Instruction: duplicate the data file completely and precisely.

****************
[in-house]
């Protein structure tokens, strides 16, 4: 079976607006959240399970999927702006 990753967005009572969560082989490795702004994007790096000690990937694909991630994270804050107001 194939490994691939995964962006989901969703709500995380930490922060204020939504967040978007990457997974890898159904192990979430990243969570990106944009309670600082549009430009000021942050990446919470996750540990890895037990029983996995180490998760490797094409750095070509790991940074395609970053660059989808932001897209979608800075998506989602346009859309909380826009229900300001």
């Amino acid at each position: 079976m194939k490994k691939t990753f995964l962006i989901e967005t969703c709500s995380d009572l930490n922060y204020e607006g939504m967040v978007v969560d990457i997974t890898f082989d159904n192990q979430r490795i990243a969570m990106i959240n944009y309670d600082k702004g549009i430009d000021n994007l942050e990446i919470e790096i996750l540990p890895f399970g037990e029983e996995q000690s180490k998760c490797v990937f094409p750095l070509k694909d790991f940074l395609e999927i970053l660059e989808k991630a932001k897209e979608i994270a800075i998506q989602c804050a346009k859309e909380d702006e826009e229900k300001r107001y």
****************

[in-house]
């Protein structure tokens, strides 16, 4: 079976607006959240399970999927702006 990753967005009572969560082989490795702004994007790096000690990937694909991630994270804050107001 194939490994691939995964962006989901969703709500995380930490922060204020939504967040978007990457997974890898159904192990979430990243969570990106944009309670600082549009430009000021942050990446919470996750540990890895037990029983996995180490998760490797094409750095070509790991940074395609970053660059989808932001897209979608800075998506989602346009859309909380826009229900300001």
């Amino acid at each position: 079976m194939k490994k691939t990753f995964l962006i989901e967005t969703c709500s995380d009572l930490n922060y204020e607006g939504m967040v978007v969560d990457i997974t890898f082989d159904n192990q979430r490795i990243a969570m990106i959240n944009y309670d600082k702004g549009i430009d000021n994007l942050e990446i919470e790096i996750l540990p890895f399970g037990e029983e996995q000690s180490k998760c490797v990937f094409p750095l070509k694909d790991f940074l395609e999927i970053l660059e989808k991630a932001k897209e979608i994270a800075i998506q989602c804050a346009k859309e909380d702006e826009e229900k300001r107001y």